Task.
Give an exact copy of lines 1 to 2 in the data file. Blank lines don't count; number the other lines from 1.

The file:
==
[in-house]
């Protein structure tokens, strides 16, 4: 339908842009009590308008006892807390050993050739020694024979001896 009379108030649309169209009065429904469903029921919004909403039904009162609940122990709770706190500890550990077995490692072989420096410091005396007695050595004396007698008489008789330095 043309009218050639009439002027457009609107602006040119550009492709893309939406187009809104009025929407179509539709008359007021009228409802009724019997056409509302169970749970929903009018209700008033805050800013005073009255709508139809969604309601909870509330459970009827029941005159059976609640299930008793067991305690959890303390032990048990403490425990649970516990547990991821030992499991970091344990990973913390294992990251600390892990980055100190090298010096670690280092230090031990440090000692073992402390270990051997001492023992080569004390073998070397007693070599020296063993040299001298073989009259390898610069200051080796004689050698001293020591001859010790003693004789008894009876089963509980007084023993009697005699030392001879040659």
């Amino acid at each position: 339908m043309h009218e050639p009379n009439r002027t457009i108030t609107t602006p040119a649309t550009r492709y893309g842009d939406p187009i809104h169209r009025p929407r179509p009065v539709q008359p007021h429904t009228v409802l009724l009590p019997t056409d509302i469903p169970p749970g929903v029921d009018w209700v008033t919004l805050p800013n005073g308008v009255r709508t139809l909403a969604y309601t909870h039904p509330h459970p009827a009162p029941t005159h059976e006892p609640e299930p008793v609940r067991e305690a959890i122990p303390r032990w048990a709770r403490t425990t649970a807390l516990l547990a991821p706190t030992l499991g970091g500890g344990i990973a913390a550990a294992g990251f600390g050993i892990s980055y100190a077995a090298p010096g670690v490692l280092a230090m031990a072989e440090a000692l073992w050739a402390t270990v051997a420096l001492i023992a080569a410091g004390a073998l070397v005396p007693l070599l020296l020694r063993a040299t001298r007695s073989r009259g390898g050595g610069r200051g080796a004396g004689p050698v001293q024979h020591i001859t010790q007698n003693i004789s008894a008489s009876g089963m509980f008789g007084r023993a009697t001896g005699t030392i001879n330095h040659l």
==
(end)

[in-house]
């Protein structure tokens, strides 16, 4: 339908842009009590308008006892807390050993050739020694024979001896 009379108030649309169209009065429904469903029921919004909403039904009162609940122990709770706190500890550990077995490692072989420096410091005396007695050595004396007698008489008789330095 043309009218050639009439002027457009609107602006040119550009492709893309939406187009809104009025929407179509539709008359007021009228409802009724019997056409509302169970749970929903009018209700008033805050800013005073009255709508139809969604309601909870509330459970009827029941005159059976609640299930008793067991305690959890303390032990048990403490425990649970516990547990991821030992499991970091344990990973913390294992990251600390892990980055100190090298010096670690280092230090031990440090000692073992402390270990051997001492023992080569004390073998070397007693070599020296063993040299001298073989009259390898610069200051080796004689050698001293020591001859010790003693004789008894009876089963509980007084023993009697005699030392001879040659």